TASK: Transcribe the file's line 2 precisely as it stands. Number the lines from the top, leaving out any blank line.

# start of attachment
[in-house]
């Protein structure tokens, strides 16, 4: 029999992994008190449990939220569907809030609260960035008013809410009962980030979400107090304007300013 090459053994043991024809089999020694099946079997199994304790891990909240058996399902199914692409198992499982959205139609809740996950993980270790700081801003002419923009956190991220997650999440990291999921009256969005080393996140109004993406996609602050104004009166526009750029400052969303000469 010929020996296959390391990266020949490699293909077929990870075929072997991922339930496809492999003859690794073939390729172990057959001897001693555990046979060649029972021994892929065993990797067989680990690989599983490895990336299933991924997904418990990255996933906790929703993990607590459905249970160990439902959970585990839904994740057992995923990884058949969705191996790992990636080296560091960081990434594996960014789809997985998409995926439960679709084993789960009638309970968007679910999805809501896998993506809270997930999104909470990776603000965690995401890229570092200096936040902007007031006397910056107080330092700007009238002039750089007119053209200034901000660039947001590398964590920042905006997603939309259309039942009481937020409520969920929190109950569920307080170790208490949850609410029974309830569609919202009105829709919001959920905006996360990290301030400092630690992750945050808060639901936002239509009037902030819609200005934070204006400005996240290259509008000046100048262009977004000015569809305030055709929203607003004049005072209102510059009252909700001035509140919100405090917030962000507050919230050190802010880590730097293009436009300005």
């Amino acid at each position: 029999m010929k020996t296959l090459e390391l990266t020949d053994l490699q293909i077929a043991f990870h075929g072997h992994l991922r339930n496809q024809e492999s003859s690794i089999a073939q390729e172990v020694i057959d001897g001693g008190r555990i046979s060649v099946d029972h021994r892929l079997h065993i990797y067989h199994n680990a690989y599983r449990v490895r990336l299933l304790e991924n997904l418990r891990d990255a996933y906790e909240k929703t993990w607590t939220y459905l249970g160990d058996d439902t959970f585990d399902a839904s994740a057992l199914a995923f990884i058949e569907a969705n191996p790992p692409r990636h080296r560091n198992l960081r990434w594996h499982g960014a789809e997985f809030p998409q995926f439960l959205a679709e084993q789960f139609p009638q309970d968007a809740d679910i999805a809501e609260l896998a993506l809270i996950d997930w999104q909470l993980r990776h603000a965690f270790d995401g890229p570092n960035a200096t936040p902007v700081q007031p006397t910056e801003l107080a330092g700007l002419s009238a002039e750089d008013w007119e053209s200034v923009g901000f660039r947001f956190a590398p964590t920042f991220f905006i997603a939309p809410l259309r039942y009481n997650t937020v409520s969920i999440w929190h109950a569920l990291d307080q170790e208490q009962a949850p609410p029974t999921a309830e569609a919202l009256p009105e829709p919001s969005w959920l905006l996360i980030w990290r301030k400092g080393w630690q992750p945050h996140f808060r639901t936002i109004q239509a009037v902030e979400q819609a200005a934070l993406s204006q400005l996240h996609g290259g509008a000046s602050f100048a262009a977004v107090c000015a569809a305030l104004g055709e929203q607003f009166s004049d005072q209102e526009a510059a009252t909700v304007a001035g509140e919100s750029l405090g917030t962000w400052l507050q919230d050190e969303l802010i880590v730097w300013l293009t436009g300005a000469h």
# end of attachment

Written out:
């Protein structure tokens, strides 16, 4: 029999992994008190449990939220569907809030609260960035008013809410009962980030979400107090304007300013 090459053994043991024809089999020694099946079997199994304790891990909240058996399902199914692409198992499982959205139609809740996950993980270790700081801003002419923009956190991220997650999440990291999921009256969005080393996140109004993406996609602050104004009166526009750029400052969303000469 010929020996296959390391990266020949490699293909077929990870075929072997991922339930496809492999003859690794073939390729172990057959001897001693555990046979060649029972021994892929065993990797067989680990690989599983490895990336299933991924997904418990990255996933906790929703993990607590459905249970160990439902959970585990839904994740057992995923990884058949969705191996790992990636080296560091960081990434594996960014789809997985998409995926439960679709084993789960009638309970968007679910999805809501896998993506809270997930999104909470990776603000965690995401890229570092200096936040902007007031006397910056107080330092700007009238002039750089007119053209200034901000660039947001590398964590920042905006997603939309259309039942009481937020409520969920929190109950569920307080170790208490949850609410029974309830569609919202009105829709919001959920905006996360990290301030400092630690992750945050808060639901936002239509009037902030819609200005934070204006400005996240290259509008000046100048262009977004000015569809305030055709929203607003004049005072209102510059009252909700001035509140919100405090917030962000507050919230050190802010880590730097293009436009300005």